Eminent Lectures
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Eminent Lectures

  • Readings of the Contemporary Religious Discourse
  • 11 Jun 2011
  • Yohanna Kolta and Mahmoud Azab
  •  Father Yohanna Kolta is the Deputy Patriarch of Catholics in Cairo. He graduated from the Catholic University and got his Ph.D. in Arabic Studies from Cairo University in 1982. He is also a Professor of Arabic Civilization at the Catholic Church. He wrote 10 books, most important of which is The French Civilization’s Impact on Taha Hussein’s Literature. He is a journalist and lecturer in a number of Italian and French Universities.

     

    Dr. Mahmoud Azab is the Advisor of Al-Azhar’s Grand Imam for Dialogue, and Director of Al-Azhar’s Center of Dialogue since 2010. He got his Masters’ degree in Semitic Languages from Al-Azhar in 1976, and his Ph.D. in Arts and Human Sciences from the Sorbonne University in Paris. In 1994, he worked as a Professor of Semitic Languages and Civilizations at Al-Azhar University. He participated in many conferences of International dialogue, Semitic civilizations and Islamic ideology in Europe, Asia and Africa. He wrote several books in the fields of Islamic Ideology and Civilization, Sufi Poetry, Quranic Sciences and Interpretation, available in Arabic and French.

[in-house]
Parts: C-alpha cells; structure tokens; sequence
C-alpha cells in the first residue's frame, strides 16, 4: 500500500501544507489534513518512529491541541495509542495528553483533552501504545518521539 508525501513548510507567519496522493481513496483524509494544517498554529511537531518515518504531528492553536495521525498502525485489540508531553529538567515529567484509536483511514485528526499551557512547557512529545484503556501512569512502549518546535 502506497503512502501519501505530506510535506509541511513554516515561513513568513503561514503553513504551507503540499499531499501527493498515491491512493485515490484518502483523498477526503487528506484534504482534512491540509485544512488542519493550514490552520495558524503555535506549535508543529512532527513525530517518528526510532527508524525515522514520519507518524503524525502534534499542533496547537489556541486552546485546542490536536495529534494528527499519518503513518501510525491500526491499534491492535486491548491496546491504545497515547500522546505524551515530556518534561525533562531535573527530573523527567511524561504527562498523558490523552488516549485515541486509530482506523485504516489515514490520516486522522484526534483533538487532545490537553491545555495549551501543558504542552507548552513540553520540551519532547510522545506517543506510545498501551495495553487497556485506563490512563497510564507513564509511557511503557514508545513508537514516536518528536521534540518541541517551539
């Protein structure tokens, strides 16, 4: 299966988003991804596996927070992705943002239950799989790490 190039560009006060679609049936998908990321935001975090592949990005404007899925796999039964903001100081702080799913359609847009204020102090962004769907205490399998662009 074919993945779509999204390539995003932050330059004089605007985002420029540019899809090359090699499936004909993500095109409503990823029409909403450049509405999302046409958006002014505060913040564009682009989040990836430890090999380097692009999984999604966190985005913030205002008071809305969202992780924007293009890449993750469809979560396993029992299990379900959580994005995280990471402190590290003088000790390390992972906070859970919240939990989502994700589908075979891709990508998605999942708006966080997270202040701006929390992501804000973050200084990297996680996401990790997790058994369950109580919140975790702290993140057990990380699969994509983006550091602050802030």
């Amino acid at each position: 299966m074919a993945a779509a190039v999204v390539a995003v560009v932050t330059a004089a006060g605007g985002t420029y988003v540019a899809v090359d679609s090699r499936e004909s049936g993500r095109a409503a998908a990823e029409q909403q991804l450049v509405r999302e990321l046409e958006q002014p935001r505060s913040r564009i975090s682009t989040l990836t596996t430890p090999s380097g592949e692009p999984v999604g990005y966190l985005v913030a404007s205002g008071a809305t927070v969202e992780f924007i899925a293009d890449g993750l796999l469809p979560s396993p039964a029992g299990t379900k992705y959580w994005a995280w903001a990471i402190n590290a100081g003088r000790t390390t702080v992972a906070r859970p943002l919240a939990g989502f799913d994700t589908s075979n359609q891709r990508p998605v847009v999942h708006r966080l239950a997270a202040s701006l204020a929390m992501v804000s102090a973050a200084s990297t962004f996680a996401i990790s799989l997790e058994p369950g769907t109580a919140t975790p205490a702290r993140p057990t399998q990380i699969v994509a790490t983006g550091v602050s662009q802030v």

• Abstract

  • In his speech, Father Yohanna Kolta tackled the current religious discourse in Egypt, and criticized its inability to cope up with the changing realities of modernity, which paved the way for sectarian tension. He also criticized politicizing religion and mixing faith with religiosity. However, he stressed the solidarity and unity between Christians and Muslims in Egypt, and described Al-Azhar as the most influential bastion for moderate religious discourse. Dr. Mahmoud Azab addressed the status quo on the religious, cultural and scientific levels, and highlighted the importance of adhering to the core beliefs of Islam; tolerance and respect of the other. He also stressed the role of Al-Azhar in the religious discourse, and spoke about the Al-Azhar-led initiative “Family Home” which gathers Muslim and Coptic religious figures to combat sectarian strife.


  • To view the complete lecture in Arabic through the webcast service, please click here.